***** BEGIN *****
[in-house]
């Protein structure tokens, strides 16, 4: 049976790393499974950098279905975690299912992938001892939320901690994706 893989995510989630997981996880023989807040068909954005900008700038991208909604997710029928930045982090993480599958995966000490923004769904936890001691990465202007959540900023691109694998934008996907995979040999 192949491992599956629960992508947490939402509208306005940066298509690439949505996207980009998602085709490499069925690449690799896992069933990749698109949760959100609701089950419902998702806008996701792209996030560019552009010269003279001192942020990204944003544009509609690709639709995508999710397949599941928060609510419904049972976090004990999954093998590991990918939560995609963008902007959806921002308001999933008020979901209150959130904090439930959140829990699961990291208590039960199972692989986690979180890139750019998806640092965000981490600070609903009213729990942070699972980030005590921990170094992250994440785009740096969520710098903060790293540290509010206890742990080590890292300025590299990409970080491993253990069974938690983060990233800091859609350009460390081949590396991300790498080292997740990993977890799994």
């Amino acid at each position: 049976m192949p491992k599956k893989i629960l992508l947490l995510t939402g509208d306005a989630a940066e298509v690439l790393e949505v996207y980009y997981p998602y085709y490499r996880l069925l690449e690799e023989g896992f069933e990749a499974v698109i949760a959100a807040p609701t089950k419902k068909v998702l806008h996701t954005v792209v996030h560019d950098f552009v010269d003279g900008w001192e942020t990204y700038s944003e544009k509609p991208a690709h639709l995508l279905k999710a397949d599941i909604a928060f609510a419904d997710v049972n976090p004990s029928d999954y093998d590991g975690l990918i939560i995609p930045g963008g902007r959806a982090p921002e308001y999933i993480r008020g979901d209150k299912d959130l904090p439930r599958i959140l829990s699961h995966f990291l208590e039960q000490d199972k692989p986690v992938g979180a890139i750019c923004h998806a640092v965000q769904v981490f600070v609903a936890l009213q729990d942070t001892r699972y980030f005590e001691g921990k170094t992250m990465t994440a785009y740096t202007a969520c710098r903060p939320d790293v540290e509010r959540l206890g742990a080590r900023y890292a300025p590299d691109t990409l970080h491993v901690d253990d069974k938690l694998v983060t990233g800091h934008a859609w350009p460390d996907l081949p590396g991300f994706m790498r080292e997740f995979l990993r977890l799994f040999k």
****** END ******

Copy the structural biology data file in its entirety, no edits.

[in-house]
């Protein structure tokens, strides 16, 4: 049976790393499974950098279905975690299912992938001892939320901690994706 893989995510989630997981996880023989807040068909954005900008700038991208909604997710029928930045982090993480599958995966000490923004769904936890001691990465202007959540900023691109694998934008996907995979040999 192949491992599956629960992508947490939402509208306005940066298509690439949505996207980009998602085709490499069925690449690799896992069933990749698109949760959100609701089950419902998702806008996701792209996030560019552009010269003279001192942020990204944003544009509609690709639709995508999710397949599941928060609510419904049972976090004990999954093998590991990918939560995609963008902007959806921002308001999933008020979901209150959130904090439930959140829990699961990291208590039960199972692989986690979180890139750019998806640092965000981490600070609903009213729990942070699972980030005590921990170094992250994440785009740096969520710098903060790293540290509010206890742990080590890292300025590299990409970080491993253990069974938690983060990233800091859609350009460390081949590396991300790498080292997740990993977890799994």
């Amino acid at each position: 049976m192949p491992k599956k893989i629960l992508l947490l995510t939402g509208d306005a989630a940066e298509v690439l790393e949505v996207y980009y997981p998602y085709y490499r996880l069925l690449e690799e023989g896992f069933e990749a499974v698109i949760a959100a807040p609701t089950k419902k068909v998702l806008h996701t954005v792209v996030h560019d950098f552009v010269d003279g900008w001192e942020t990204y700038s944003e544009k509609p991208a690709h639709l995508l279905k999710a397949d599941i909604a928060f609510a419904d997710v049972n976090p004990s029928d999954y093998d590991g975690l990918i939560i995609p930045g963008g902007r959806a982090p921002e308001y999933i993480r008020g979901d209150k299912d959130l904090p439930r599958i959140l829990s699961h995966f990291l208590e039960q000490d199972k692989p986690v992938g979180a890139i750019c923004h998806a640092v965000q769904v981490f600070v609903a936890l009213q729990d942070t001892r699972y980030f005590e001691g921990k170094t992250m990465t994440a785009y740096t202007a969520c710098r903060p939320d790293v540290e509010r959540l206890g742990a080590r900023y890292a300025p590299d691109t990409l970080h491993v901690d253990d069974k938690l694998v983060t990233g800091h934008a859609w350009p460390d996907l081949p590396g991300f994706m790498r080292e997740f995979l990993r977890l799994f040999k």